Securing FTP using SSH¶
FTP, short for File Transfer Protocol, is widely used for transferring files between machines. However it is well known as being insecure. There are two primary concerns when using FTP. First, with FTP both your password and your data travel over the network in clear text, meaning it is easily readable by those that have the resources to observe your network traffic. Second, a server that directly accepts FTP traffic opens itself up to attack. For example, after observing your network traffic and stealing your password, an intruder may be able to use FTP to read the private files on your server or install dangerous new files.
SSH, which stands for Secure SHell, is a program designed to provide secure access to a server. It encrypts authentication (passwords) and data before sending it over the open network. It is also designed to be very difficult to attack. It can be configured to provide secure data channels, called tunnels, that allow you to securely run insecure services such as FTP.
Most implementations of SSH also provide a secure version of FTP called SFTP. With these, you can use an SFTP client, such as winscp. However, some applications, such as web authoring software, provide built-in FTP capabilities that are incompatible with SFTP. It is in these situations where it becomes desirable to use SSH to secure FTP traffic.
Unlike most other services, such as those used to support e-mail (POP, IMAP, SMTP), FTP uses two distinct channels, which makes it more difficult to secure with SSH. However, in some situations it is possible to fully protect an FTP link. In this case you protect both the control channel, which carries passwords and control, and the data channel. To be able to use this approach, you must be able to reconfigure the FTP server and you must use passive-mode FTP transfers when using SSH. Other approaches exist, (as documented in the book by Barrett and Silverman), but they are less secure.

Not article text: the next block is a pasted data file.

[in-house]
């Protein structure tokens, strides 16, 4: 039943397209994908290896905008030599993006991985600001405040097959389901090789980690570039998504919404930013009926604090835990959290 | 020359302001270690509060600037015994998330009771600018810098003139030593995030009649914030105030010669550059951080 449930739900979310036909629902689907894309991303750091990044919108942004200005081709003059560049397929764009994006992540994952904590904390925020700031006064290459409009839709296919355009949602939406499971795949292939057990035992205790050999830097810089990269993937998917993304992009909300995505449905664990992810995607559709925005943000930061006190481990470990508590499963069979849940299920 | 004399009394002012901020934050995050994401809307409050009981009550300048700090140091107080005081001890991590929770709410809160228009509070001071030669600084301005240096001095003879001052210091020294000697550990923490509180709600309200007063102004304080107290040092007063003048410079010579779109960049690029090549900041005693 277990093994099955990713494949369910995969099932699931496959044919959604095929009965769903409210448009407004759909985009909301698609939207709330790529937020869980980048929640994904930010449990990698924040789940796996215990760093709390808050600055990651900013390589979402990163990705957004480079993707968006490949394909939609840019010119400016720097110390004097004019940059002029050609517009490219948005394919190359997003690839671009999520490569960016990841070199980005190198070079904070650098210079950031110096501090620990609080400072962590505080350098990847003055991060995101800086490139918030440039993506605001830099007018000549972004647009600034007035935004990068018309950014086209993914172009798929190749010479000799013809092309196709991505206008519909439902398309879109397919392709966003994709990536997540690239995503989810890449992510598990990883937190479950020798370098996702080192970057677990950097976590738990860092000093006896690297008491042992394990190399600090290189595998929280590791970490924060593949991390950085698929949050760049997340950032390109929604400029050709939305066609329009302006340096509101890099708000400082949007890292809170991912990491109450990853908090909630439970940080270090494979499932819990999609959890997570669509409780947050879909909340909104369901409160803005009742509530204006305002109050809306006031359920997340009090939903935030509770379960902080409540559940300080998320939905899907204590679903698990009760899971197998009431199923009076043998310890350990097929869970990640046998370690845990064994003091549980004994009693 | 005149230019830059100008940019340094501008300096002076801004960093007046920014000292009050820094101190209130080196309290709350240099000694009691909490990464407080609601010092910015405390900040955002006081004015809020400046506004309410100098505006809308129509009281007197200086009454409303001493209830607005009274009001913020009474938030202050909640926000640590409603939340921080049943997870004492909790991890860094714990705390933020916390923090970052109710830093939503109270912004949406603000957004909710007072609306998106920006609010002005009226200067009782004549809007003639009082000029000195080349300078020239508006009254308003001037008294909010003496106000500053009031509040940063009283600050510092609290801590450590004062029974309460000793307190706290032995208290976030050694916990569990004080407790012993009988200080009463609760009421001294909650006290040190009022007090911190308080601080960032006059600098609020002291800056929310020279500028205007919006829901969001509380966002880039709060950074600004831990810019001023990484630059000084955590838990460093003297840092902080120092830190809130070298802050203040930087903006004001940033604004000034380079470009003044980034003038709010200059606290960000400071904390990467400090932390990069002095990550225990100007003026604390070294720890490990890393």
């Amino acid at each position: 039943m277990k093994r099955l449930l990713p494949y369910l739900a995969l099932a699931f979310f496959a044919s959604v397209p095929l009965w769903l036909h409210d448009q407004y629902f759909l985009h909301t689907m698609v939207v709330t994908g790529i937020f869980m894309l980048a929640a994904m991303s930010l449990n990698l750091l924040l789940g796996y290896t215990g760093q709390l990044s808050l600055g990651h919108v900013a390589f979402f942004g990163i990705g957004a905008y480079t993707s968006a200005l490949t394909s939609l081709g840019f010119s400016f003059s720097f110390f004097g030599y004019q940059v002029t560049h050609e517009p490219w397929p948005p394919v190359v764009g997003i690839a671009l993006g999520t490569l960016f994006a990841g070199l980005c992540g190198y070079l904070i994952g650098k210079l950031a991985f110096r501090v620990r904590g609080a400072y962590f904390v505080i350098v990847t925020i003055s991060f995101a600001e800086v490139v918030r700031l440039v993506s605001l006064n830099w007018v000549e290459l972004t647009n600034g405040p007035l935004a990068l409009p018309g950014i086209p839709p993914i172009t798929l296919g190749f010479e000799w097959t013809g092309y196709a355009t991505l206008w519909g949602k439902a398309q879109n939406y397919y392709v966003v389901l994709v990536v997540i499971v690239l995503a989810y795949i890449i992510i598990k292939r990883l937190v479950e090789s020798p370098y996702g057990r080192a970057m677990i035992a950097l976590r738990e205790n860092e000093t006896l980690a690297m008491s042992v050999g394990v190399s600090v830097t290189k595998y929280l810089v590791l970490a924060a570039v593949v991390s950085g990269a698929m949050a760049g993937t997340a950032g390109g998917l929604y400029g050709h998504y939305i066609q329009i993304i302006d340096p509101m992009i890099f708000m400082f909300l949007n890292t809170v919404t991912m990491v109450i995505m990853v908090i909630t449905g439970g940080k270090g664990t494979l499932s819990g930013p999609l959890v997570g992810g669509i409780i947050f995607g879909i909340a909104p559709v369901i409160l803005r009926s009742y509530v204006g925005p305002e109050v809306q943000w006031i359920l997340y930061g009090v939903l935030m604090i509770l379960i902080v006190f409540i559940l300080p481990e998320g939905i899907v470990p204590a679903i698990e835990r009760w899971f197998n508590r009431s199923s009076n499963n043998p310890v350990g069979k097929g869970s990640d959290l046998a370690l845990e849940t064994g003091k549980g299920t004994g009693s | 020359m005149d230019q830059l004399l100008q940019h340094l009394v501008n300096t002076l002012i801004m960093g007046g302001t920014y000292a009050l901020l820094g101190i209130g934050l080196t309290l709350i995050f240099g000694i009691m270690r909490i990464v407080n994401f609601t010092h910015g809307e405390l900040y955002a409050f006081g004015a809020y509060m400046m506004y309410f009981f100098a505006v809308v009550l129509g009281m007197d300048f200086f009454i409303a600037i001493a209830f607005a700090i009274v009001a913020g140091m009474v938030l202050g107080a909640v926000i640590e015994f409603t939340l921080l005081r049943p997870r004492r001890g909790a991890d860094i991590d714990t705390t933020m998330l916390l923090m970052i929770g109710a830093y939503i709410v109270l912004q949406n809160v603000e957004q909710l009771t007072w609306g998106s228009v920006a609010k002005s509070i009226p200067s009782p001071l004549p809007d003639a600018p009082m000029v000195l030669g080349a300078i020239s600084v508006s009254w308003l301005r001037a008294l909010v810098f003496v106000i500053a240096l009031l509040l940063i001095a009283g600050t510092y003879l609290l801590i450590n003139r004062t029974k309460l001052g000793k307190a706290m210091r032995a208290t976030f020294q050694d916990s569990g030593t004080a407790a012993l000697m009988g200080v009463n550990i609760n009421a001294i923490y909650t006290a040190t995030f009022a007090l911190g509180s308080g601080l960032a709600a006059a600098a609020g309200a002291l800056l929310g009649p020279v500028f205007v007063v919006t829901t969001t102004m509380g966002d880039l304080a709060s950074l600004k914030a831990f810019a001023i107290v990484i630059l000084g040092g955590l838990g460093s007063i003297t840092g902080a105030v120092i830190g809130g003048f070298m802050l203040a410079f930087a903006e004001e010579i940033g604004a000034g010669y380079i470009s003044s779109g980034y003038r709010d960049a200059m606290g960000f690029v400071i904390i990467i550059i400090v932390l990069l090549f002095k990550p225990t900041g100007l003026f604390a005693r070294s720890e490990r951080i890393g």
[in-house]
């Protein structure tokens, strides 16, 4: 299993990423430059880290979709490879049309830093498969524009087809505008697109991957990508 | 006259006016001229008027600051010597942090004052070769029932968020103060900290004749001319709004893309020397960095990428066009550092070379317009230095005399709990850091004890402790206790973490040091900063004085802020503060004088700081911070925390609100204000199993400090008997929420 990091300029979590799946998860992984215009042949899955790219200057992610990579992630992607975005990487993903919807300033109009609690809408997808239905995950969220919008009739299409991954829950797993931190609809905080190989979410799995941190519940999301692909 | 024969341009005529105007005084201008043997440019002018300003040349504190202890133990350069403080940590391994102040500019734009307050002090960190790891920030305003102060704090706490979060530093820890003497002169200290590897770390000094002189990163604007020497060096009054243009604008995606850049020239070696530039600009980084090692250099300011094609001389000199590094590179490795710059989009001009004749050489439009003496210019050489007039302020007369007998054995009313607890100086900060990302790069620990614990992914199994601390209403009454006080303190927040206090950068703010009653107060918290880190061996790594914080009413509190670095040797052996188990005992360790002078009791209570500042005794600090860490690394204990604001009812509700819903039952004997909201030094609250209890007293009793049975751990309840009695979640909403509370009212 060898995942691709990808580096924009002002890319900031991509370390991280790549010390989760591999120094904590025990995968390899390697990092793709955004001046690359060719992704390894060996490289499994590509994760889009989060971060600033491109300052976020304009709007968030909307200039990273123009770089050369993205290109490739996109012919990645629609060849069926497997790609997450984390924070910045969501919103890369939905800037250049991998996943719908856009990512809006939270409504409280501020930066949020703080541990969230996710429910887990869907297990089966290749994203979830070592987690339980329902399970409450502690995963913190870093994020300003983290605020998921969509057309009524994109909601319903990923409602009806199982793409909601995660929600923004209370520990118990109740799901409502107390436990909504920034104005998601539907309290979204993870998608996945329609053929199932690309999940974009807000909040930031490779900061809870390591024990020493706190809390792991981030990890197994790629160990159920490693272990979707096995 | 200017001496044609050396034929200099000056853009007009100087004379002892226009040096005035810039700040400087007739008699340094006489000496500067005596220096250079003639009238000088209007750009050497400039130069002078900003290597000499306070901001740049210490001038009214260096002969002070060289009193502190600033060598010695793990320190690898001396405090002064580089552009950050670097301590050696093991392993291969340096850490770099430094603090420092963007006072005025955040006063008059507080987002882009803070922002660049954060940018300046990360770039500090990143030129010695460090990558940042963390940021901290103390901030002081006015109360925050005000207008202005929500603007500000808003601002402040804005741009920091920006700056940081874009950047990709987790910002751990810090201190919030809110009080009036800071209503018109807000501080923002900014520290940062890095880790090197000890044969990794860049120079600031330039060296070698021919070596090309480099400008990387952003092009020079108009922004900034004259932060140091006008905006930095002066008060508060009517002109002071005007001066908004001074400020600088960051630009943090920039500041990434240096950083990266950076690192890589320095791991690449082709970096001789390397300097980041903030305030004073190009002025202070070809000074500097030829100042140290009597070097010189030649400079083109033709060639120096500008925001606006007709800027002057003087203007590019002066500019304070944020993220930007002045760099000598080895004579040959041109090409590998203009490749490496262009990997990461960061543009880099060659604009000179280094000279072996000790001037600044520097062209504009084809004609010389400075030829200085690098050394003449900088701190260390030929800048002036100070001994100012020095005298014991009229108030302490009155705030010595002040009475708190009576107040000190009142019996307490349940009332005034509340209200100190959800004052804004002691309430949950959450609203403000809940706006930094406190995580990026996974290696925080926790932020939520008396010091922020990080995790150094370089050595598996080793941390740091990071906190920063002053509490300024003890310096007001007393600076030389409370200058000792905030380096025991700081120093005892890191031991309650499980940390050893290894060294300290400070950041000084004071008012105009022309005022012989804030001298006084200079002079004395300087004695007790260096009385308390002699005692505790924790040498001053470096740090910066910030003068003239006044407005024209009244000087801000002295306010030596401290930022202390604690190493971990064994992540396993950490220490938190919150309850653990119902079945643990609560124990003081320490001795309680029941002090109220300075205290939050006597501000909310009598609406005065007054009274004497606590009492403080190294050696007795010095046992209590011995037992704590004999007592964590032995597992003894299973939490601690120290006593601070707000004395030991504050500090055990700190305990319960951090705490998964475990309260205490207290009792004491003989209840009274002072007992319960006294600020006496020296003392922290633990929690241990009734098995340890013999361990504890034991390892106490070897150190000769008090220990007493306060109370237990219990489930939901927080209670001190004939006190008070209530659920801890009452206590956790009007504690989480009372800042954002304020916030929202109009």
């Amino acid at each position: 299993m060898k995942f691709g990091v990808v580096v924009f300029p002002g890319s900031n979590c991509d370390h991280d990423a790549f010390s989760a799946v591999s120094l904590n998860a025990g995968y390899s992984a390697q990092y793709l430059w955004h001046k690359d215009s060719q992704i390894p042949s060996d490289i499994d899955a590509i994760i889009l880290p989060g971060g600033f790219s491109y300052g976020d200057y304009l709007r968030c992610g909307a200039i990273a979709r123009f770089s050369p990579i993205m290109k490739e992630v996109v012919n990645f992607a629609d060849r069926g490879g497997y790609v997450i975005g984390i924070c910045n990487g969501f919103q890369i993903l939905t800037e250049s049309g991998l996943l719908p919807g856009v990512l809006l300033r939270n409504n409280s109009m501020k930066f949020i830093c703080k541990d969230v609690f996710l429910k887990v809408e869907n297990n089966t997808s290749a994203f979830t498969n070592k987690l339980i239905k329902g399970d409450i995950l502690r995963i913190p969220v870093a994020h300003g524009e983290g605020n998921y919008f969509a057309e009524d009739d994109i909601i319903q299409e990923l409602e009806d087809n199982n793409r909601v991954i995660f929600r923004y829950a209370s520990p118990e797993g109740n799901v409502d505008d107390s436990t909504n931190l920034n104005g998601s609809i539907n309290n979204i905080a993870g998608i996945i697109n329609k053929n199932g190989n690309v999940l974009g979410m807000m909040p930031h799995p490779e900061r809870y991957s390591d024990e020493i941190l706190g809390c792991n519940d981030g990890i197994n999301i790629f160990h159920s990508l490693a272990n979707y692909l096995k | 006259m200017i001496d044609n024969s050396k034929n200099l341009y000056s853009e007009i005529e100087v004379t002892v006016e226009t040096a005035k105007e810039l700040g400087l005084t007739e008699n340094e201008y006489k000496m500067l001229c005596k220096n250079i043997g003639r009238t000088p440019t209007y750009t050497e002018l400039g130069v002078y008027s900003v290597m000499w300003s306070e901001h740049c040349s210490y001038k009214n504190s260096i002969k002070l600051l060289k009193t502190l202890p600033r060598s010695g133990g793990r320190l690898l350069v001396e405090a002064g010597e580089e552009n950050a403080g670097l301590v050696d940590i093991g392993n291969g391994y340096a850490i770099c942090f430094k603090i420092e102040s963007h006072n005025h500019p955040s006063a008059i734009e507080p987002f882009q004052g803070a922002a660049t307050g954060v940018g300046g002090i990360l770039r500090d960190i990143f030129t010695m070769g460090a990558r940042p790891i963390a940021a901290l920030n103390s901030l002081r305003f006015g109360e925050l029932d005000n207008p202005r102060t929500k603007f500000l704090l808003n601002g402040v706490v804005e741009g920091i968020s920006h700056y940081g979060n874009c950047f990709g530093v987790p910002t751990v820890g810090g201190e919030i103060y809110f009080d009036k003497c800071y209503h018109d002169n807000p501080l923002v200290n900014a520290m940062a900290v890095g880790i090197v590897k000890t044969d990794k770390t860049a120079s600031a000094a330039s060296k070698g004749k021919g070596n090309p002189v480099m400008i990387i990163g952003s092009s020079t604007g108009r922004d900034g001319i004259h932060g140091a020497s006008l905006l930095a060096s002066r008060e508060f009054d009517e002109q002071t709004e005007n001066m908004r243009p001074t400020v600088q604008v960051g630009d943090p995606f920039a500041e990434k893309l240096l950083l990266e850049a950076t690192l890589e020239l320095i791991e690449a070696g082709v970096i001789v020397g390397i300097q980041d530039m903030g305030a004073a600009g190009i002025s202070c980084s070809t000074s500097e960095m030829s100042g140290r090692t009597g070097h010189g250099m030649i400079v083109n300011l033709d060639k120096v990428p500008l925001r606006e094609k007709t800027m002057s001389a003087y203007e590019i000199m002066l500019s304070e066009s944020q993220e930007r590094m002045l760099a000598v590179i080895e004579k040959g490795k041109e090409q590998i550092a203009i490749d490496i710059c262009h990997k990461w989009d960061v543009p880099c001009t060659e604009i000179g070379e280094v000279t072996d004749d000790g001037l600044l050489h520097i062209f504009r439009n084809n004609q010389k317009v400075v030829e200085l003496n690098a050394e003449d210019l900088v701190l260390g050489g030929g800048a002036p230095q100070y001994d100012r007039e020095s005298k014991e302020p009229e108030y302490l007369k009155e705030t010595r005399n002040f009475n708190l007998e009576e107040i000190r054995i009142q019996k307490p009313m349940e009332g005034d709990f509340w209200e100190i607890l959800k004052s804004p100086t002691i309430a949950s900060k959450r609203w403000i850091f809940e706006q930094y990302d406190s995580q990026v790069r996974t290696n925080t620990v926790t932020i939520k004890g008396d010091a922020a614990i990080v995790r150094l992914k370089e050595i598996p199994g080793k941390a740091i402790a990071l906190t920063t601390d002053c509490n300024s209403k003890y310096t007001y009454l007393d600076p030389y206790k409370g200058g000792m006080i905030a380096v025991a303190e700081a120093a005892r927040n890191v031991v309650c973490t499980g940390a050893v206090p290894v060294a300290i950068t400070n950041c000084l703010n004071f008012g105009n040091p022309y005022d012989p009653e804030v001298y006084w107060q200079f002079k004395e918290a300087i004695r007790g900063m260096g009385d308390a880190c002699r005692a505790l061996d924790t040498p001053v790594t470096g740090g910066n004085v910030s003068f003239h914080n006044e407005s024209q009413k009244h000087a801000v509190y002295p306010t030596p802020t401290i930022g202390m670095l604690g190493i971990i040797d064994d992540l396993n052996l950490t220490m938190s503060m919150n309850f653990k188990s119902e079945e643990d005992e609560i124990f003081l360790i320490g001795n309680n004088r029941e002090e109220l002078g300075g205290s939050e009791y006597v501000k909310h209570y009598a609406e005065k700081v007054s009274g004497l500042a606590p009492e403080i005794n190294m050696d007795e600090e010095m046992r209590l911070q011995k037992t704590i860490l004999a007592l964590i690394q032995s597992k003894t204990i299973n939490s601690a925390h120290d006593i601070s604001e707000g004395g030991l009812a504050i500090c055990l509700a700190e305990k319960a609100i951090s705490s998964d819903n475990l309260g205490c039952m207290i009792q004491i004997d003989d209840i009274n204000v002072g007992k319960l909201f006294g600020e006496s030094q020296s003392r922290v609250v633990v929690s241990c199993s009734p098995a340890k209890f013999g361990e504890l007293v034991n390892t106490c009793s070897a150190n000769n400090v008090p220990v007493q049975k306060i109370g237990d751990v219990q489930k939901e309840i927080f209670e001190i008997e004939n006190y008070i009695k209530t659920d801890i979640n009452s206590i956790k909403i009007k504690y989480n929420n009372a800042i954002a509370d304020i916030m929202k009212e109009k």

FTP provides two different transfer modes; active and passive (see slacksite.com for information on these two modes). It is not possible to protect an active FTP connection with SSH, but it is possible to protect passive connections by constraining the ports that FTP uses and forwarding all of these potential ports using SSH. Normally, passive mode works like this:
In this case, the control channel is established first, and then through it the server passes to the client the port number to use for the data channel. However, this requires that the control and all possible data (PASV) ports be opened on the server’s firewall, which increases the server’s exposure to possible attack. And of course, neither channel is encrypted.
Instead, we first establish a secure link between the remote workstation and the server using SSH. Tunnels are passed through this link to carry the FTP traffic. Since the FTP data channel will connect to one port from a range of possible ports, SSH tunnels must be provided for the entire range of potential ports. Of course, this is only practical if there are a small number of ports in the allowed range, meaning that the approach itself is not practical if the server must be able to service a large number of simultaneous users.
The benefit of this approach is only the SSH port must be open on the firewall, and not the FTP ports. And of course, both the control and data channels are fully encrypted.